A reader asks if I have heard of “Miryam van Nazareth”

…says, “She claims to be channeling the Blessed Virgin” and passes along a few quotes from her that sound like a bunch of gnostic quackery. She concludes: “If you have thoughts, I’d welcome them. I know you don’t chase after visions, but you also wrote a really good book about Mary (which I recommend to lots of people).”

First off, thanks on the books. The one volume version of Mary, Mother of the Son is going through the typesetting phase and will be available in a few months. As to “Miryam” and such claims, the basic rule of thumb I use is “The burden of proof is on the ‘visionary’ to show he or she is not a quack, not on you to waste time trying to analyze her babbling and parsing through the pile of doo on the off chance there might be a diamond in it.” There are plenty of approved private revelations, stick with them. There are far more quacks and cranks than there are real private revelations from Mary.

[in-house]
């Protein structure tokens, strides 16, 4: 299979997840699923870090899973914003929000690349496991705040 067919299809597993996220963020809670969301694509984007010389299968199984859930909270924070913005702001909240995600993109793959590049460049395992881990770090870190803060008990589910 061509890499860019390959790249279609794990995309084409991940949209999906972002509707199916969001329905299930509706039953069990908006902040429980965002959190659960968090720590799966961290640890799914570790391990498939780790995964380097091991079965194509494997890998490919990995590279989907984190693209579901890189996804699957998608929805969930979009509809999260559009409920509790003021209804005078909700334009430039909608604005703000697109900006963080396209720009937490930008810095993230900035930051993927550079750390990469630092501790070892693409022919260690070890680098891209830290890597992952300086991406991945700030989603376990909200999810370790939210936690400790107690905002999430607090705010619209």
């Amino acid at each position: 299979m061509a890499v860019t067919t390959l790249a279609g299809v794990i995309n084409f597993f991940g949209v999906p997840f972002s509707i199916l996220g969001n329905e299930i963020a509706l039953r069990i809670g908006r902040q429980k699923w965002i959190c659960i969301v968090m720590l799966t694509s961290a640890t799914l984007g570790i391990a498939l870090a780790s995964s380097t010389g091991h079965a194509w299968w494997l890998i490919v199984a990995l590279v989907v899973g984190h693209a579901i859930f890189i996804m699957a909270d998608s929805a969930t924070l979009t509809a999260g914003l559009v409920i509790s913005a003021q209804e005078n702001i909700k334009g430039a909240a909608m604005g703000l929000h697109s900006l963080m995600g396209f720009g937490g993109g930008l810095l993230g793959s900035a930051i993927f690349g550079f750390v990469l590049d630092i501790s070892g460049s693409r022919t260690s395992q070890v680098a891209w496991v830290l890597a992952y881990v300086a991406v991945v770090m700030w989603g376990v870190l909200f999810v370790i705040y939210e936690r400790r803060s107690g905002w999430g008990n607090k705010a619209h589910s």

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  • Gustave

    I’m having some serious trouble reading the phrase “quacks and cranks”. I keep reading “cracks and quanks.” Thanks, Mark.

  • James H, London

    Given that ‘van’ is Dutch for ‘of’ or ‘from’, the name indicates a fruitcake.

  • Mark S. (not for Shea)

    Any time someone claims they are “channeling,” a big red flag ought to go up. Unless they are digging a ditch between two bodies of water that is.

    • TheRealAaron

      That’s exactly what I was thinking. God works with people as people, not simply as objects taking dictation.